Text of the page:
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Test 1 Part 1

GEOG 1303- LSC- Montgomery- Prof. Gary Brown

What is geography? Spacial science- Where things are and why they are there. GEO-Greek Grapitios- Greek means to write about or describe. Graphein- German
Who made the earliest contributions to geography? The Greeks; they studied the Earth and sun relationship, attempting to draw maps.
What are the 4 traditional areas of study for modern geography? Locational (Spatial)- Where and why? Man-land (Culture environment)- Religions, Political systems, Lang., Population Area Studies (World Regional Geog.)-People, economies, physical geog., resources Earth Studies - Physical earth, weather, climate etc
What are traditional career areas for geography? Education, Market analysts, urban or regional planners, cartographers, environmental impact analysts, national security, GEOGRAPHIC INFO SYSTEMS
What is GIS? And why is this important? Lets us visualize, question, analyze, interpret, and understand data to reveal relationships, patterns, and trends. It allows us to apply this new knowledge to the way we design, plan, and change our world
Examples of Geography and its disciplinary neighbors. Population, behavioral, economic, political, historical are types of Human geog. Comp. science, engineering, and statistics are Geographic techniques. Geology, meteorology, biology, are types of Physical geog.
What is the new nomenclature for describing the groupings of countries based on their economic development? Industrialized, transitional, newly industrializing, and less industrialized.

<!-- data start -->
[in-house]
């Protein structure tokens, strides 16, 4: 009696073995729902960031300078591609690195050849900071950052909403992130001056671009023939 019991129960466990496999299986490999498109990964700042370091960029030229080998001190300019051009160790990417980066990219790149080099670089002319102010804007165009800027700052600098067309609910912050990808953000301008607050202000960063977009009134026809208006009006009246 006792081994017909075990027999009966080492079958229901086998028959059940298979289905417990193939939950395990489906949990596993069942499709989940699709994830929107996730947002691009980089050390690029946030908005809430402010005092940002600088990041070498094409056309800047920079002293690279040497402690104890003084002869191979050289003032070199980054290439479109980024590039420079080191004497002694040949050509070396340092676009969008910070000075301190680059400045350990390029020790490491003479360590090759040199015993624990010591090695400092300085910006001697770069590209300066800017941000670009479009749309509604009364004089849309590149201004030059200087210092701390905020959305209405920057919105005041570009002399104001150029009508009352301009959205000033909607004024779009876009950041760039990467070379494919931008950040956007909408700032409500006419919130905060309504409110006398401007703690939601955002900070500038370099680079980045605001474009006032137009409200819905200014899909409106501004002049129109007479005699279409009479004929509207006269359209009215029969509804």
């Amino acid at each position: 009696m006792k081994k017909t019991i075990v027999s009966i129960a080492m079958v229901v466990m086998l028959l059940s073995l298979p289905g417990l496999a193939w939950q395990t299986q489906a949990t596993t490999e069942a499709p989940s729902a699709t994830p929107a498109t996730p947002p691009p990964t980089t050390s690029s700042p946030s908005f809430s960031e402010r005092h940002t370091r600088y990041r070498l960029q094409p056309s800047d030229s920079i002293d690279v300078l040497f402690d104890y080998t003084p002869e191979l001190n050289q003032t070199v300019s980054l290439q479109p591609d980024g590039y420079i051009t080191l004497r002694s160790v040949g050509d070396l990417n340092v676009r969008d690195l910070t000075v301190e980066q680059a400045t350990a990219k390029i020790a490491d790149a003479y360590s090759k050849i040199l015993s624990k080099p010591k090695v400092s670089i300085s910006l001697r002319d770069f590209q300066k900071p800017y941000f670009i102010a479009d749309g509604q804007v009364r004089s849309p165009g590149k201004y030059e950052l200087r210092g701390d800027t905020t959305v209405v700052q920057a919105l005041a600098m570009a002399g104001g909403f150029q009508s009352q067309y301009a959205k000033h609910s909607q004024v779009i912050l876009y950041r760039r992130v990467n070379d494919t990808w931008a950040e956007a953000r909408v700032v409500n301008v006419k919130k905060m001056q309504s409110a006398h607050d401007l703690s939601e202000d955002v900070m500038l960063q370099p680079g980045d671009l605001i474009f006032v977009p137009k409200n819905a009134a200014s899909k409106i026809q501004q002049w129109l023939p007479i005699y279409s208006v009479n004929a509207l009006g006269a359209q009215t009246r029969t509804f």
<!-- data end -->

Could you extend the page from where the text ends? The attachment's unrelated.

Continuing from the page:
What are the three "revolutions" mentioned in the text? How do they differ? Agricultural (10,000 BC), Industrial (1650 AD- 1750), and Information (Now). Ag to industry was the change from animate energy to inanimate. For example, the horse and buggy to the motorized car. Now we have Hybrid cars.
Crude birth rate (CBR) The number of live births per 1,000 population.
Crude death rate (CDR) Number of deaths per 1,000 population.
Rate of natural increase (NR) CBR minus CDR...This will be higher in Third World.
Total fertility rate (TFR) The average number of children that would be born to each woman if, during her childbearing years, she bore children at the current year's rate for women that age.
Replacement level (from TFR) The number of children per family just sufficient to keep the total population constant. It is calculated to be between 2.1 and 3.0. Any situation over 3.0 would be considered over population, while a figure below 2.0 leads to eventual ZPG- zero pop grth
Carrying capacity The numbers of any population that can be adequately supported by the available resources upon which that population subsists. Earth can support 8-11 billion people.
Crude (arithmetic) density the number of people per unit of land
Physiological density the number of persons per unit area of arable or agricultural land. (Some land is uninhabitable)
Infant mortality rate (IMR) measures the ratio of deaths of infants one year or less per 1,000 live births. This is a telling indicator of a quality of life.
Dependency ratio indicates the number of dependents, old and young (>65 and <16), that each 100 in the productive years, on average, must support.
Population pyramid graphic depiction of the age and sex composition of a population
Demographic equation summarizes the contribution made to regional population change over time by the combination of natural change (difference between births and deaths) and net migration (difference between in-migration and out-migration).
Created by: 1352660858